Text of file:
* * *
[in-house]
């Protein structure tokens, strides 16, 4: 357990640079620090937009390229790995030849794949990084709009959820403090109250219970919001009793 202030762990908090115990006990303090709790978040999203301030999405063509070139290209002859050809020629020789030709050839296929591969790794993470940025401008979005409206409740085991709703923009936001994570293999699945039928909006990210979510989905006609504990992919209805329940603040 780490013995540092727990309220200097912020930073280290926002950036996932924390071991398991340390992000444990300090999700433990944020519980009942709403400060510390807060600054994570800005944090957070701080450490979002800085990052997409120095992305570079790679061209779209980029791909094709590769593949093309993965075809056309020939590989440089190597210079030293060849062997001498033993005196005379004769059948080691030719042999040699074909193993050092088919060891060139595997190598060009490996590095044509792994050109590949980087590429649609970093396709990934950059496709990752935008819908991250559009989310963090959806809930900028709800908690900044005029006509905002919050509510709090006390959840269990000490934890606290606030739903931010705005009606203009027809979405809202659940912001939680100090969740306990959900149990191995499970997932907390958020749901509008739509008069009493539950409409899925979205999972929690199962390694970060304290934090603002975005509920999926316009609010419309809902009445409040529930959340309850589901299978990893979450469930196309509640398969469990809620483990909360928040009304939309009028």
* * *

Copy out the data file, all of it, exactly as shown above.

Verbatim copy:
[in-house]
């Protein structure tokens, strides 16, 4: 357990640079620090937009390229790995030849794949990084709009959820403090109250219970919001009793 202030762990908090115990006990303090709790978040999203301030999405063509070139290209002859050809020629020789030709050839296929591969790794993470940025401008979005409206409740085991709703923009936001994570293999699945039928909006990210979510989905006609504990992919209805329940603040 780490013995540092727990309220200097912020930073280290926002950036996932924390071991398991340390992000444990300090999700433990944020519980009942709403400060510390807060600054994570800005944090957070701080450490979002800085990052997409120095992305570079790679061209779209980029791909094709590769593949093309993965075809056309020939590989440089190597210079030293060849062997001498033993005196005379004769059948080691030719042999040699074909193993050092088919060891060139595997190598060009490996590095044509792994050109590949980087590429649609970093396709990934950059496709990752935008819908991250559009989310963090959806809930900028709800908690900044005029006509905002919050509510709090006390959840269990000490934890606290606030739903931010705005009606203009027809979405809202659940912001939680100090969740306990959900149990191995499970997932907390958020749901509008739509008069009493539950409409899925979205999972929690199962390694970060304290934090603002975005509920999926316009609010419309809902009445409040529930959340309850589901299978990893979450469930196309509640398969469990809620483990909360928040009304939309009028």